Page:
Three weeks ago, the Ohio State basketball team was unbeaten and ranked third nationally. Hand-wringing over how the Buckeyes would score was offset by a defense that made the basket seem even smaller for opponents and the time-honored touch of coach Thad Matta.
Pass GO, please collect your fifth straight trip to the Sweet 16.
Michigan, meanwhile, was unranked with four losses. Already walloped by the void of national player-of-the-year Trey Burke and fellow first-round NBA draft pick Tim Hardaway, Jr., UM learned Mitch McGary — the tireless sophomore forward who averaged a double-double in last year’s NCAA tournament — needed potential season-ending back surgery.
The defending national runner-ups were trending toward the NIT.
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Then came the new year.
Today, the Buckeyes and Wolverines are still careening in wildly different directions, except with a big twist and two new questions.
In Columbus: When does spring football start? In Ann Arbor: How soon is March Madness?
While the No. 17-and-falling Buckeyes’ search for rock bottom continued Monday with their fourth straight loss — a 68-62 defeat at Nebraska — the Wolverines’ stunning 77-70 win Saturday at previously third-ranked Wisconsin continued an unexpected climb.
Coach John Beilein has reinvented No. 21 Michigan (15-4, 5-0 Big Ten) as conference contenders heading into another big-stakes week. The Wolverines, whose win over the Badgers marked their first in Madison since 1999 and the highest-ranked road victory in program history, host 10th-ranked Iowa (15-3, 4-1) today before bussing to East Lansing for Saturday’s primetime showdown against No. 3 Michigan State — the upended Big Ten’s only other team without a league loss.
“This little run of games right here, I don’t recall playing three top-15 teams in a row," Beilein said. "So going to Wisconsin and getting off to a good start was important. I really feel good."
Michigan’s new identity begins with 6-foot-6 sophomore guard Nik Stauskas, who in the absence of all the old stars has become one his own.
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The reigning Big Ten player of the week averages a league-leading 18 points per game and is shooting 44 percent from beyond the arc — not quite the 90 percent clip (128 out of 142) from a backyard 3-point exhibition he put on YouTube two years ago but game-changing nonetheless. At Wisconsin, his silencing step-back 3 pushed Michigan ahead by four in the final minute.
Add in sophomore forward Glenn Robinson III (13.9 points), sophomore guard Caris Levert (12.0 points), and developing freshman point guard Derrick Walton (8.1 points), and Beilein has another Michigan team playing ahead of its years.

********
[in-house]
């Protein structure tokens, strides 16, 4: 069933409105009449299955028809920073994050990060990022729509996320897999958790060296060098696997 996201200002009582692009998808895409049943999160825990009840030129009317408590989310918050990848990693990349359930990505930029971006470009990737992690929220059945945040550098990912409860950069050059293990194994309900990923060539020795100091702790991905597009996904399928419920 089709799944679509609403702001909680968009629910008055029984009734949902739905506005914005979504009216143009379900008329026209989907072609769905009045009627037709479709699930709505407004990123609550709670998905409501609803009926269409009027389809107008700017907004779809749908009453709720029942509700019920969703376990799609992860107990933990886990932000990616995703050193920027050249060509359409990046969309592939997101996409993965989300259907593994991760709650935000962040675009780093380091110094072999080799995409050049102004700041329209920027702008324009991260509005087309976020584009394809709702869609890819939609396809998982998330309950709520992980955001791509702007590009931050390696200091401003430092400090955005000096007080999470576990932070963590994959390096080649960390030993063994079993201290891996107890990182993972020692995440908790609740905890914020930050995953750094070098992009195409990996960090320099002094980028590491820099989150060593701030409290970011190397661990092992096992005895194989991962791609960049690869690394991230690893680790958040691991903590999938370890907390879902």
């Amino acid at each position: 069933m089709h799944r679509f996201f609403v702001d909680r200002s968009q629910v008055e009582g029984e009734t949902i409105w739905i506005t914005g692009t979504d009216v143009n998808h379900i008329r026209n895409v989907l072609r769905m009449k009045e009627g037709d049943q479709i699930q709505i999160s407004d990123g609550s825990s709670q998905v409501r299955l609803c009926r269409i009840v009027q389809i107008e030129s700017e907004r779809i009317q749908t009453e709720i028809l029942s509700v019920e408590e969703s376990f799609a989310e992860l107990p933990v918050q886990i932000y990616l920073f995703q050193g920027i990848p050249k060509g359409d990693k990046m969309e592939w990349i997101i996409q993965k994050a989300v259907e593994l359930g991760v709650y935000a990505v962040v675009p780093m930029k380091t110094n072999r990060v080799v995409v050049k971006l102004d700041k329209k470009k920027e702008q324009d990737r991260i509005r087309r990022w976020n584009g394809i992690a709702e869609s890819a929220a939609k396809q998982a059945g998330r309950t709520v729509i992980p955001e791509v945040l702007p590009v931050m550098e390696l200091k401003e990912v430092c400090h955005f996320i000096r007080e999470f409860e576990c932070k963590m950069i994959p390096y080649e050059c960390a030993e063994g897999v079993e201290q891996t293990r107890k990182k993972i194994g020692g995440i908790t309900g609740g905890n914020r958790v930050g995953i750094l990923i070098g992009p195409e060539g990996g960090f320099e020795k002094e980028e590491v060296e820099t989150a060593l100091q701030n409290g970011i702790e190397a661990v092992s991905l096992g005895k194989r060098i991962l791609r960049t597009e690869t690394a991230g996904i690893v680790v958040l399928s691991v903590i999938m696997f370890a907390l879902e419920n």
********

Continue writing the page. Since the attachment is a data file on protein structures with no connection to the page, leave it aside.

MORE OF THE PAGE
By now, it should be old hat. This is what Beilein does.
The 60-year-old is one of the nation’s great program builders, a winner at West Virginia and Richmond and before that in every gym in Western New York — from Newfane High to Erie Community College to Division II Le Moyne to Canisius. Yet this coaching job could rank among his best.
The balanced Wolverines are averaging 77 points per game — about the same as they were at this point last season — and fourth nationally in Ken Pomeroy's offensive efficiency index, which measures points per 100 possessions.
“If you look at John over the years, he’s one of the best coaches of our generation,” Iowa coach Fran McCaffery said.
The Buckeyes (15-4, 2-4), meanwhile, have free fallen to their first four-game losing streak in six years.
Asked what has changed since the perfect start, Matta replied, "How much time do we have?"
Most concerning for OSU, the league’s top-ranked defense is no longer hiding the flaws of a team overflowing with athletes but short on shooters.
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Beyond a recent bout of careless play that should be fixable — starting guards Aaron Craft and Shannon Scott have a combined 31 turnovers the past four games — other issues may not be.
For one, the Buckeyes shot less than 40 percent in back-to-back road losses to Minnesota and Nebraska — a team without a league win they thumped by 31 points weeks earlier. Matta said he even bought a book on shooting for his "iThing."
"I’m at the point where I’m trying anything," Matta said Tuesday night on his weekly call-in radio show.
OSU also has no one to ride late in these unfailingly tight league games, with LaQuinton Ross (13.9 points) remaining too enigmatic to replace what left with the early departure of all-conference forward Deshaun Thomas.
“I would say, Jared Sullinger and your Deshauns, those guys had a knack for somehow, someway of finding a way [late in games], via the free-throw line or getting inside the defense, to score,” Matta said.
Help is on the way, with home dates coming up against Illinois (13-6, 2-4) and Penn State (9-10, 0-6).
While doubting the Buckeyes is a rite of winter — OSU lost three of four games last February before rallying all the way to Elite Eight — their lack of dynamic scorers suggests this year may be an outlier. A team with the league’s ninth-ranked scoring offense and without a win over a current top-25 opponent may soon find itself squarely on the tournament bubble.
What happens next? Expect more minutes from Marc Loving, the freshman forward and St. John’s Jesuit graduate recruited as a deadeye shooter.
Beyond that? If Michigan’s out-of-nowhere rise and Ohio State’s fall has taught us anything, it’s probably best to put away the crystal ball.